After plenty of high-profile vulnerabilities, the team behind OpenSSL published a roadmap to win back the trust of its users. OpenSSL developers say they are evaluating new security features, but critics are wary and think this step might be too little too late.
What else can OpenSSL do to address criticisms?
Listen to episode 162 of our security slice podcast and hear Tim Erlin, Ken Westin and Craig Young discuss the varying impact of market competition on open source and commercial software, the lessons other open source projects can learn from OpenSSL missteps and the major risks OpenSSL faces as they try to clean up their code.
CLICK HERE TO LISTEN TO THE PODCAST
- Security Slice: Beware of Energetic Bear
- Security Slice: Your Hackable Home
- Security Slice: World Cup Security Fail
- Security Slice: Credit Cards on Safari
Check out Tripwire SecureScan™, a free, cloud-based vulnerability management service for up to 100 Internet Protocol (IP) addresses on internal networks. This new tool makes vulnerability management easily accessible to small and medium-sized businesses that may not have the resources for enterprise-grade security technology – and it detects the Heartbleed vulnerability.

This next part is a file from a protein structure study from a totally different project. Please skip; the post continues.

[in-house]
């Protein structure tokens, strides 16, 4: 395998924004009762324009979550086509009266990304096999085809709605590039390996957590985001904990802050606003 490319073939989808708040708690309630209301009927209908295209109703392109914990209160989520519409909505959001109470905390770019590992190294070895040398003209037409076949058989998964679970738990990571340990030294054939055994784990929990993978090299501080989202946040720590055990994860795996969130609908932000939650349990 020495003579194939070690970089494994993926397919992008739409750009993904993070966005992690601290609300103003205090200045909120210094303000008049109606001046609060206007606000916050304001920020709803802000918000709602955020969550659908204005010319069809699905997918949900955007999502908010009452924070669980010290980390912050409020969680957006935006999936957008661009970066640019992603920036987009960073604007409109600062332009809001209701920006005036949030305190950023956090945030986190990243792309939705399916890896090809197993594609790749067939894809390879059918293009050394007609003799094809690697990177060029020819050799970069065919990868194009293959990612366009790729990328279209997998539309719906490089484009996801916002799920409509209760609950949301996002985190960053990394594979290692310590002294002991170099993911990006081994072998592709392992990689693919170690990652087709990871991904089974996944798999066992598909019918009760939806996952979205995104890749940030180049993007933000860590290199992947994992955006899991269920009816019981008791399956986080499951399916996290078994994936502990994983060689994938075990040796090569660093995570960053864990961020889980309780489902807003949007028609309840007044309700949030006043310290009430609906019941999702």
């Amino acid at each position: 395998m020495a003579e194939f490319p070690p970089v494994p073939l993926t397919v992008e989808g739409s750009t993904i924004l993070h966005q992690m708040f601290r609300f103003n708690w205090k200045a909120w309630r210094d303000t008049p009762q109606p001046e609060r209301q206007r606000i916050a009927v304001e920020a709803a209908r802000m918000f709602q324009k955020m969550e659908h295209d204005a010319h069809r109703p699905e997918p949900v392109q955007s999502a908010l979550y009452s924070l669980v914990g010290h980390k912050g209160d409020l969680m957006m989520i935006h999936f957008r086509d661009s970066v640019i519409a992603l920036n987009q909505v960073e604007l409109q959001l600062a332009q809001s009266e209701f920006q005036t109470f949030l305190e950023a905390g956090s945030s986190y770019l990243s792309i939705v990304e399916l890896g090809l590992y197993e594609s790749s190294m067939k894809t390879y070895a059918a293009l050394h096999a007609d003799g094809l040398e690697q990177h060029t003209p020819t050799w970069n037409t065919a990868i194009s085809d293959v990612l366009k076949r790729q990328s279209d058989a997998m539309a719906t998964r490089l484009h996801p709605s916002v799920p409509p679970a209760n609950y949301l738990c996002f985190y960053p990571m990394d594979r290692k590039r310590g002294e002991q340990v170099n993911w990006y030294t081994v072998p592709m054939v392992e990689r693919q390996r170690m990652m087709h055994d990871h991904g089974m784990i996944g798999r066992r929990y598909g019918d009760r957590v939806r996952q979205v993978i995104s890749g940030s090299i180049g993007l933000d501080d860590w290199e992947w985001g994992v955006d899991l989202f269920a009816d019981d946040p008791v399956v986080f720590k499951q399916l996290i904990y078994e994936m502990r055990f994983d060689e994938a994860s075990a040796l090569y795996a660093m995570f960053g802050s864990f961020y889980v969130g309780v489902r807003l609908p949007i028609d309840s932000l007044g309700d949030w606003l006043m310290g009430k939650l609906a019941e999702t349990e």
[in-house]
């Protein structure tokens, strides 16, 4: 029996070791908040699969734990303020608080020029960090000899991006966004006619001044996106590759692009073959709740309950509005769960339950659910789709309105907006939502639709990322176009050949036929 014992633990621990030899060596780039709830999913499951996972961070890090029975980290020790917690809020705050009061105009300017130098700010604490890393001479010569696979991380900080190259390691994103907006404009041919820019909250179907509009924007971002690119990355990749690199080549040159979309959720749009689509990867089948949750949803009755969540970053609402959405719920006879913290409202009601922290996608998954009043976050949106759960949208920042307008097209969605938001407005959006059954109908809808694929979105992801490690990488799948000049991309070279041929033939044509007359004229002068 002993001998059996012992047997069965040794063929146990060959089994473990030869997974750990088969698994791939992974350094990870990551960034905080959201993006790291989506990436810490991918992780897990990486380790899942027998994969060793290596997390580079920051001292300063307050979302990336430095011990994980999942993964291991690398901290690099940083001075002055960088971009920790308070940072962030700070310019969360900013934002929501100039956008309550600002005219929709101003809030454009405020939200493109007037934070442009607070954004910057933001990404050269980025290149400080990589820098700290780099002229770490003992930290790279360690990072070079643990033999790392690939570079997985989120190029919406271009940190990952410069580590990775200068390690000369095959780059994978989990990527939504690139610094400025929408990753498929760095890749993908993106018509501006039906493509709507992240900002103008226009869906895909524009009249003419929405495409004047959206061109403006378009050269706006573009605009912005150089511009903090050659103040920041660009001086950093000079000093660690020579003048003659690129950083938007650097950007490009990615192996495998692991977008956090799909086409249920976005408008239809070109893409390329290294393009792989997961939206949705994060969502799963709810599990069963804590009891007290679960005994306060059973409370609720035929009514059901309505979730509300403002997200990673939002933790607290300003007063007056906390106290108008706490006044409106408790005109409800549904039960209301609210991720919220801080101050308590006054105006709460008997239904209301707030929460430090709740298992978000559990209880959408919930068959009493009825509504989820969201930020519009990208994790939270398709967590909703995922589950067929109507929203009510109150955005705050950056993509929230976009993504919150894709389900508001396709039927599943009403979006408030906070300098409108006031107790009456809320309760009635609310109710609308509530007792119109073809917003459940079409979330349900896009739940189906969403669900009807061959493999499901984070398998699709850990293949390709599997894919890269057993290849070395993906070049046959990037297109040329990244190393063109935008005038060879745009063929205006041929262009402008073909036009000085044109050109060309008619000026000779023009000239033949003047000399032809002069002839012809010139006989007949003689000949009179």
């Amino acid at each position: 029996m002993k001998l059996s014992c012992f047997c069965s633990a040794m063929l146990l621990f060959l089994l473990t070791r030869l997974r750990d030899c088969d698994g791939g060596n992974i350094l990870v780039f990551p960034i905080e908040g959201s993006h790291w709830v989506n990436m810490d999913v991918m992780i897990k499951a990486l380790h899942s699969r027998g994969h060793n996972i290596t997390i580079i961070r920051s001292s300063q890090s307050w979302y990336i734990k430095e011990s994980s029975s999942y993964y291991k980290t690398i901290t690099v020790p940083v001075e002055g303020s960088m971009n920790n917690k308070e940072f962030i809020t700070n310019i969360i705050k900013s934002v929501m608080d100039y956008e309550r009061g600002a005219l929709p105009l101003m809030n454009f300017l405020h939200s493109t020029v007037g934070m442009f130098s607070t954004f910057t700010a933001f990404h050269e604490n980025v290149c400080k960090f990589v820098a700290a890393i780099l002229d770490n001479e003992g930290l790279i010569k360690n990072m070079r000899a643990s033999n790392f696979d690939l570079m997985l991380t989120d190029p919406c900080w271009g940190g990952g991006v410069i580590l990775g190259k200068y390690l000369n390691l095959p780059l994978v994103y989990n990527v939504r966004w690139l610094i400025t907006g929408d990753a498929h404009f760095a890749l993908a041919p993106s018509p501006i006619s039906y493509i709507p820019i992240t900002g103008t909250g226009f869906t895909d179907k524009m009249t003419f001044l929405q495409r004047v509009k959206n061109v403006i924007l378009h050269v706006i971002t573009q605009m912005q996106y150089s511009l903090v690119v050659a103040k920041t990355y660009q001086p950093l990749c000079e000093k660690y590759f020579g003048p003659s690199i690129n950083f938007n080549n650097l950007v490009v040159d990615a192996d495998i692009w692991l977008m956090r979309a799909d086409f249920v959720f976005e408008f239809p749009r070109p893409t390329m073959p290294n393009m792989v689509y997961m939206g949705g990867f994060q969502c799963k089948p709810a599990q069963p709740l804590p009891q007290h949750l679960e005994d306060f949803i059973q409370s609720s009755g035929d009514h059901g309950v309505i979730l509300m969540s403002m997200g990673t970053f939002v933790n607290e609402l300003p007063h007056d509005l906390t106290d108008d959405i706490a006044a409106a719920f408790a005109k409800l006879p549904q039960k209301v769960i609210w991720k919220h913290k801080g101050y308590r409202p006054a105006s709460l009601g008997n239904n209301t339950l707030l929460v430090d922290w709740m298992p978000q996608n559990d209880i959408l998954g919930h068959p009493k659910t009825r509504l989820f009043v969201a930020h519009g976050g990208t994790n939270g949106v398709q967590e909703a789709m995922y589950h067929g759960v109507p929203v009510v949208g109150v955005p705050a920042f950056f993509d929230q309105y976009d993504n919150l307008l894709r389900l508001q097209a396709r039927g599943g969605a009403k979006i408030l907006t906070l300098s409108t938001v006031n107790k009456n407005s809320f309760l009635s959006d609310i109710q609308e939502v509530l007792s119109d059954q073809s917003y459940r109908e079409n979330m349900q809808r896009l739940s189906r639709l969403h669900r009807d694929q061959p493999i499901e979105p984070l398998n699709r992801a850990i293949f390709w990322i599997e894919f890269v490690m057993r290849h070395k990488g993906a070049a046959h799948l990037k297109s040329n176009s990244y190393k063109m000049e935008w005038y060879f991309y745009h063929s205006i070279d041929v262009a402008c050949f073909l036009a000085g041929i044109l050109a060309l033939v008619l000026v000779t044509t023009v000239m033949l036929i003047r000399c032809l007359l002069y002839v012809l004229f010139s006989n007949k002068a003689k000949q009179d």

The Executive’s Guide to the Top 20 Critical Security Controls
Tripwire has compiled an e-book, titled The Executive’s Guide to the Top 20 Critical Security Controls: Key Takeaways and Improvement Opportunities, which is available for download [registration form required].
Title image courtesy of ShutterStock